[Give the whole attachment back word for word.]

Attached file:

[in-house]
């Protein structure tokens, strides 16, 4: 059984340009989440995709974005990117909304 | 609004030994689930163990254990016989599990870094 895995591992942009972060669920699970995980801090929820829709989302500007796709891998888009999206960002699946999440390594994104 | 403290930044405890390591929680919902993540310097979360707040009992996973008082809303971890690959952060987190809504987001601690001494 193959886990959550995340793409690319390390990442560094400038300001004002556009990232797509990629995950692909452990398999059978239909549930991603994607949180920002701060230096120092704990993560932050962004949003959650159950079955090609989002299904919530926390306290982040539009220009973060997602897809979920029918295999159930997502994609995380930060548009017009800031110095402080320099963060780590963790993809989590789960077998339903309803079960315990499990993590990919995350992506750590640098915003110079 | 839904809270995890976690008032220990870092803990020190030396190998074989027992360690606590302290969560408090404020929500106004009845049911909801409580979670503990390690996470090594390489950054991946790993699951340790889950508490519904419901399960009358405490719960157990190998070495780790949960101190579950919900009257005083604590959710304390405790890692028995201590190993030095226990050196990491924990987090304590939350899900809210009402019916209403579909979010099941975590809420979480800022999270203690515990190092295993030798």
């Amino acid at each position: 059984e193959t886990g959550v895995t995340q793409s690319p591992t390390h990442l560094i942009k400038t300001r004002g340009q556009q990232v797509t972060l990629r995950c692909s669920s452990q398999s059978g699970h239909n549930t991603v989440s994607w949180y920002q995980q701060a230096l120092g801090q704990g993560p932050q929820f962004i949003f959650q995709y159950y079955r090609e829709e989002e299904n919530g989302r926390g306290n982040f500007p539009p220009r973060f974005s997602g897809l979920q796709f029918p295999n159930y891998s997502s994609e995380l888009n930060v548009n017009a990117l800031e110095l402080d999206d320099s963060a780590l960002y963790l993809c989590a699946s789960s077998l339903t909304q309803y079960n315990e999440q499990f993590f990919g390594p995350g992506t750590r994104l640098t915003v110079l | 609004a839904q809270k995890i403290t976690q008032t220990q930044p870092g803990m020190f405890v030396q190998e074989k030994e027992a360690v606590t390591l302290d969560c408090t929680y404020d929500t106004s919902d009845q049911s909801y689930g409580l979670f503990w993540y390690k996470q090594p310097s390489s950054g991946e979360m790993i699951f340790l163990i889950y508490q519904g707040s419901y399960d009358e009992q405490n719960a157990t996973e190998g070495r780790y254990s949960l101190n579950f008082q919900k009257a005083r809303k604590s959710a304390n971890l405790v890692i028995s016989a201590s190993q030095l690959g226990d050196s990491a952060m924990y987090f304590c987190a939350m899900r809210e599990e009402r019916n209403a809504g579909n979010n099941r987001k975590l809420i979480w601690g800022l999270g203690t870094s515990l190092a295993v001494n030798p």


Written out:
[in-house]
């Protein structure tokens, strides 16, 4: 059984340009989440995709974005990117909304 | 609004030994689930163990254990016989599990870094 895995591992942009972060669920699970995980801090929820829709989302500007796709891998888009999206960002699946999440390594994104 | 403290930044405890390591929680919902993540310097979360707040009992996973008082809303971890690959952060987190809504987001601690001494 193959886990959550995340793409690319390390990442560094400038300001004002556009990232797509990629995950692909452990398999059978239909549930991603994607949180920002701060230096120092704990993560932050962004949003959650159950079955090609989002299904919530926390306290982040539009220009973060997602897809979920029918295999159930997502994609995380930060548009017009800031110095402080320099963060780590963790993809989590789960077998339903309803079960315990499990993590990919995350992506750590640098915003110079 | 839904809270995890976690008032220990870092803990020190030396190998074989027992360690606590302290969560408090404020929500106004009845049911909801409580979670503990390690996470090594390489950054991946790993699951340790889950508490519904419901399960009358405490719960157990190998070495780790949960101190579950919900009257005083604590959710304390405790890692028995201590190993030095226990050196990491924990987090304590939350899900809210009402019916209403579909979010099941975590809420979480800022999270203690515990190092295993030798």
């Amino acid at each position: 059984e193959t886990g959550v895995t995340q793409s690319p591992t390390h990442l560094i942009k400038t300001r004002g340009q556009q990232v797509t972060l990629r995950c692909s669920s452990q398999s059978g699970h239909n549930t991603v989440s994607w949180y920002q995980q701060a230096l120092g801090q704990g993560p932050q929820f962004i949003f959650q995709y159950y079955r090609e829709e989002e299904n919530g989302r926390g306290n982040f500007p539009p220009r973060f974005s997602g897809l979920q796709f029918p295999n159930y891998s997502s994609e995380l888009n930060v548009n017009a990117l800031e110095l402080d999206d320099s963060a780590l960002y963790l993809c989590a699946s789960s077998l339903t909304q309803y079960n315990e999440q499990f993590f990919g390594p995350g992506t750590r994104l640098t915003v110079l | 609004a839904q809270k995890i403290t976690q008032t220990q930044p870092g803990m020190f405890v030396q190998e074989k030994e027992a360690v606590t390591l302290d969560c408090t929680y404020d929500t106004s919902d009845q049911s909801y689930g409580l979670f503990w993540y390690k996470q090594p310097s390489s950054g991946e979360m790993i699951f340790l163990i889950y508490q519904g707040s419901y399960d009358e009992q405490n719960a157990t996973e190998g070495r780790y254990s949960l101190n579950f008082q919900k009257a005083r809303k604590s959710a304390n971890l405790v890692i028995s016989a201590s190993q030095l690959g226990d050196s990491a952060m924990y987090f304590c987190a939350m899900r809210e599990e009402r019916n209403a809504g579909n979010n099941r987001k975590l809420i979480w601690g800022l999270g203690t870094s515990l190092a295993v001494n030798p």